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7 Hosta Diseases (Signs with Images And Treatment)

The hosta is an incredibly beautiful ornamental plant. Adding a succulent touch to any garden plot is as simple as planting one of these plants. 

Diseases rarely affect Hosta, but leaf-eating pests and insects can pose a threat to its health. 

The first signs of visible damage should be interpreted as a call to action. 

It’s critical to treat hosta diseases as soon as they appear, as waiting too long to address a problem could result in the plant dying.

What I’m about to share with you is details on common hosta diseases and how you can treat them. 

I’ll also share some real-life pictures of diseases pests that the plant is known to affect.

And how to avoid your hostas’ downfall by dealing with them.

You can easily tell by the outward signs that the first signs of disease are developing on your plant. 

So, what are the most common diseases that affect the hosta? 

[1] Hosta Virus X (HVX)

Late in the twentieth century, American scientist Lockhart discovered Hosta Virus X (HVX). 

The disease is spread by sap that gets on garden tools or hands while pruning or dividing shrubs. 

When you use an unwashed hoe or your hands to touch healthy plants, the virus enters the plant’s tissue through the cuts and wounds and begins to feed and multiply.


Dark green stripes on veins of leaf confirm hosta virus x
Dark green stripes on veins of leaf confirm hosta virus x (Source)

Prior to the discovery of the virus, yellow spots, small flecks, dashes, and rings were mistaken for unusual hosta coloration. 

However, it was later discovered that it is a disease that causes stunted growth and curling leaves.

Hosta Virus X (HVX) distinguishing characteristics:

  • The heterogeneous coloration of the leaf due to variations in tissue density and coloration;
  • Dark green stripes on veins of leaf confirm hosta virus x infection. 
  • Chlorosis occurs, and as a result, the foliage turns a pale shade of green. Sometimes the vein starts turning yellow in an advanced stage.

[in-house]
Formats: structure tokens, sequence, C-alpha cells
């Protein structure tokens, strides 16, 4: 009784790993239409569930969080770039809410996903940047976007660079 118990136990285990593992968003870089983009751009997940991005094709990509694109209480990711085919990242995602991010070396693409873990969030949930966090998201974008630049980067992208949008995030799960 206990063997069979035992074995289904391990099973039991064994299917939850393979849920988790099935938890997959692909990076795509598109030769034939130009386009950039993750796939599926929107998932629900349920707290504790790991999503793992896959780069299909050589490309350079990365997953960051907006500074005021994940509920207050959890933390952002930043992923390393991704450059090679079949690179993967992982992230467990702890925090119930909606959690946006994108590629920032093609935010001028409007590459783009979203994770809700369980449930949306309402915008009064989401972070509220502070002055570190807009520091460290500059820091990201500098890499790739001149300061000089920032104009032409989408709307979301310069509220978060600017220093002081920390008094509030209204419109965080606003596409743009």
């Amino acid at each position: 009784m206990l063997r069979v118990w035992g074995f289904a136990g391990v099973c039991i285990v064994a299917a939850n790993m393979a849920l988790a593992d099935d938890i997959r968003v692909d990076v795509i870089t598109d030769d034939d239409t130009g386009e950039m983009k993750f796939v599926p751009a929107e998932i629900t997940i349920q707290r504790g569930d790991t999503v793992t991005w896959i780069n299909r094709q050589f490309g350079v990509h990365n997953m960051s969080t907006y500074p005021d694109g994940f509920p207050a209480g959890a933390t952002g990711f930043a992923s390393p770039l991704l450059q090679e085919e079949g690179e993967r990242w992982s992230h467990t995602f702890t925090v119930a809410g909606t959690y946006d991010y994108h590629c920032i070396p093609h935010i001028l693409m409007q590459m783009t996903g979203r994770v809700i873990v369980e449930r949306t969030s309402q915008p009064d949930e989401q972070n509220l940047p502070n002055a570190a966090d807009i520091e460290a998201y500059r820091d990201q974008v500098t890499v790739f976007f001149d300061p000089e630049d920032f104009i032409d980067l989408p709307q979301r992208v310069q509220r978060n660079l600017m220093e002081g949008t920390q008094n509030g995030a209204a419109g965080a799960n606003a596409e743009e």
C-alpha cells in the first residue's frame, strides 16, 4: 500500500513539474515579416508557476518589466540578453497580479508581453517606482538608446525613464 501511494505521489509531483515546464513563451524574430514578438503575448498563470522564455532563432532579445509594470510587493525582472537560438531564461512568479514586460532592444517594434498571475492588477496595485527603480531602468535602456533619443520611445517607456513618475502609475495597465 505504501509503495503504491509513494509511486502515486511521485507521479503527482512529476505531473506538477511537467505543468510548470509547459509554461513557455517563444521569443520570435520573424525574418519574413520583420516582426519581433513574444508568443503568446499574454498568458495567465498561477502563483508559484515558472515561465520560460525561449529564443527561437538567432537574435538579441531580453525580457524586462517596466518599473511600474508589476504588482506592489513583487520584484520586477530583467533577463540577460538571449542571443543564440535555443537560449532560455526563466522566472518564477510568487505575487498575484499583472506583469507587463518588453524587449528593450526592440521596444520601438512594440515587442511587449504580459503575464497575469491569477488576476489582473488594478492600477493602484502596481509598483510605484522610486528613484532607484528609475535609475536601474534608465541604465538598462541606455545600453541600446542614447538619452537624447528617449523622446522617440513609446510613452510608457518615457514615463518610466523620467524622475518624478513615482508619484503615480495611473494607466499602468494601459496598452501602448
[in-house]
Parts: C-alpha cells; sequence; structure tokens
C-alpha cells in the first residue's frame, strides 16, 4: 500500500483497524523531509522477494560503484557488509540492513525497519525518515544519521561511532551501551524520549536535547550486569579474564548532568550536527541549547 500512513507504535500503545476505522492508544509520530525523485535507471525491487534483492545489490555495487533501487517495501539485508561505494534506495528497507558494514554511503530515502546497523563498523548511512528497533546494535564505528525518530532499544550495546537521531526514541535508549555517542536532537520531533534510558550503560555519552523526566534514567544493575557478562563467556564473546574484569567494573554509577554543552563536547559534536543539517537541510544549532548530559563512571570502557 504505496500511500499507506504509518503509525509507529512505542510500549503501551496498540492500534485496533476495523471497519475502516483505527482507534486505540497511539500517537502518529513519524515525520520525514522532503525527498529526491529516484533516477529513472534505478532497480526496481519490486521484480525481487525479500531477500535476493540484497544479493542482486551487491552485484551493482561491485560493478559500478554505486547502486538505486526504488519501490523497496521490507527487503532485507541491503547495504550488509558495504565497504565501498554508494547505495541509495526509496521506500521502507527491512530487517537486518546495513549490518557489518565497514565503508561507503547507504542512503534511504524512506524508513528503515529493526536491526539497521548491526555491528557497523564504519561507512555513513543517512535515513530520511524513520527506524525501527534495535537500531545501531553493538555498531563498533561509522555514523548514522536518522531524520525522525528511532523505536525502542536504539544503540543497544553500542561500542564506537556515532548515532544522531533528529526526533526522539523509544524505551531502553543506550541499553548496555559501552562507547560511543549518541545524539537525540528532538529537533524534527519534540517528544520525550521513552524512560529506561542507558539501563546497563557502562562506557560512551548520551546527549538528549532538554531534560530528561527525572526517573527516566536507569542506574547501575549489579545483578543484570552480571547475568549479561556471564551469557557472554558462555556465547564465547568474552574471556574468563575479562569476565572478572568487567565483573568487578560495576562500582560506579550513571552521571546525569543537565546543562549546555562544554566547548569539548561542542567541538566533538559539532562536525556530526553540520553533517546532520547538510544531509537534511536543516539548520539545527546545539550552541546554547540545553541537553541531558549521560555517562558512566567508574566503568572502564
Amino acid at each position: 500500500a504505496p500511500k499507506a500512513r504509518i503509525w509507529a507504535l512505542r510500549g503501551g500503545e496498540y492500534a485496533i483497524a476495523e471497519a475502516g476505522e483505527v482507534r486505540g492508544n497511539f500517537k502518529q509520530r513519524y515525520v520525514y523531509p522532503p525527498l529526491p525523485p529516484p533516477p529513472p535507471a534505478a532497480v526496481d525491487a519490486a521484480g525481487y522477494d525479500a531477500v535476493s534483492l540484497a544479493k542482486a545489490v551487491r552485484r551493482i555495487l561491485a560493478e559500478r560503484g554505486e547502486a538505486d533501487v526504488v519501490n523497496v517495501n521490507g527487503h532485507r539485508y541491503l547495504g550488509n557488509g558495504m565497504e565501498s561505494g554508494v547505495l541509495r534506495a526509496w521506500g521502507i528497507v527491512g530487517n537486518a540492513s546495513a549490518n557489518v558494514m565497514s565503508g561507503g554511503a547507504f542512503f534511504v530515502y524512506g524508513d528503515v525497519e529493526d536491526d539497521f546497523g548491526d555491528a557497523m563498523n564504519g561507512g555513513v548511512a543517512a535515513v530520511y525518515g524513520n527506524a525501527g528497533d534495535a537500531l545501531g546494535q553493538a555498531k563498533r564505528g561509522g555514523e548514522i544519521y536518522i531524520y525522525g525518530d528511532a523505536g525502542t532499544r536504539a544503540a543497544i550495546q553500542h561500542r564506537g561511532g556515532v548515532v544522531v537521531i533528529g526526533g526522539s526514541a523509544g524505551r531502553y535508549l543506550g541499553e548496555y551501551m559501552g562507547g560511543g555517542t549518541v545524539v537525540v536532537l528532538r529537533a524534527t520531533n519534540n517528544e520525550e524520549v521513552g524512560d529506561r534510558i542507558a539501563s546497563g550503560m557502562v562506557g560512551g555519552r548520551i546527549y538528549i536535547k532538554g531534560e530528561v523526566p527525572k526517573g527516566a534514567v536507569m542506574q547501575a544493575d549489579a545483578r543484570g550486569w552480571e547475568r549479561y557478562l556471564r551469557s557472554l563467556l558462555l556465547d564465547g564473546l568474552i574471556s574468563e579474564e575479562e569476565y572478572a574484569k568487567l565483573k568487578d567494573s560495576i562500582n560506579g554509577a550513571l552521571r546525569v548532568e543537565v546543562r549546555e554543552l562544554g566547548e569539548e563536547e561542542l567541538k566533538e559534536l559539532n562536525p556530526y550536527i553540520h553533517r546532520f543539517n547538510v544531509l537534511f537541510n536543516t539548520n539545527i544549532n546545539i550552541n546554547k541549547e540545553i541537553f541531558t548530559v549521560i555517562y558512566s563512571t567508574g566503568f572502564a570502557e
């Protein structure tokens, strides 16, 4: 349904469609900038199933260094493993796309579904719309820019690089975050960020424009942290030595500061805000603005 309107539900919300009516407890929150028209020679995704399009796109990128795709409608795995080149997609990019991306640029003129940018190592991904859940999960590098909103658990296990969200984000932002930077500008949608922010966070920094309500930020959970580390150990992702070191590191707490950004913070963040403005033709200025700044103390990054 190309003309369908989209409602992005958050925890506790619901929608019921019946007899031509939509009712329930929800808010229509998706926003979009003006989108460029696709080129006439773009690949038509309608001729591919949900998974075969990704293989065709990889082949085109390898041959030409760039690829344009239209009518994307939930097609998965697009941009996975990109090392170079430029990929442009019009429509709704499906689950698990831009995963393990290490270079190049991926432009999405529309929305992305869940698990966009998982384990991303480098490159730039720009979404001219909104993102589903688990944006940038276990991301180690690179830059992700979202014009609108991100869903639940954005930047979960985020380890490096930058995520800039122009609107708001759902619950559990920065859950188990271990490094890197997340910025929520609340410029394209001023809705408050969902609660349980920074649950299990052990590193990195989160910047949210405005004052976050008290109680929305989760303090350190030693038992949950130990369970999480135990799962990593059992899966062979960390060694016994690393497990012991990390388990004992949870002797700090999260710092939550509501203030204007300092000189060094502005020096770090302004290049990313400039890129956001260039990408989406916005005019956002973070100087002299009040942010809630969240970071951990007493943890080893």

• Small, fuzzy spots that look like a mosaic
  • stunted growth of the plant, resulting in dwarfism;
  • The flowers’ color is faded, and there is no ovary to be found.

Immediate action: If an infestation is detected, the entire garden should be replanted as far away from the infected area as possible, and the affected plants should be disposed of as household waste or burned to prevent the hosta virus from spreading to other plants.

Even though Hosta sieboldiana, also known as Siebold’s plantain lily, and its hybrids are virus-resistant, that doesn’t mean they’re completely free of the risk of infection.


There’s no point in trying to save the plant if a virus has been found because the disease is incurable. 

It infects every part of the hosta plant, eventually killing it. I recommend burning the diseased hosta and disinfecting the used tools.

[2] Phyllosticta Leaf Spot

Indoor and outdoor plants are both susceptible to Phyllosticta Leaf Spot also known as brown spot disease. 

High humidity and temperatures above 77°F (25°C) are ideal for the Phyllosticta fungus.


 Phyllosticta Leaf Spot of Hosta
Phyllosticta Leaf Spot of Hosta
  • Large brown spots appear on the surface of plant leaves;
  • The spots gradually blend together to form a large lesion area.
  • The fungus appears as a white or yellowish plaque on the surface of the spots;
  • The disease frequently affects both the leaves and the flower stems of hostas;
  • Infected plants gradually dry out and die.
  • Brown spots appear on the leaves, which then crack and fall apart.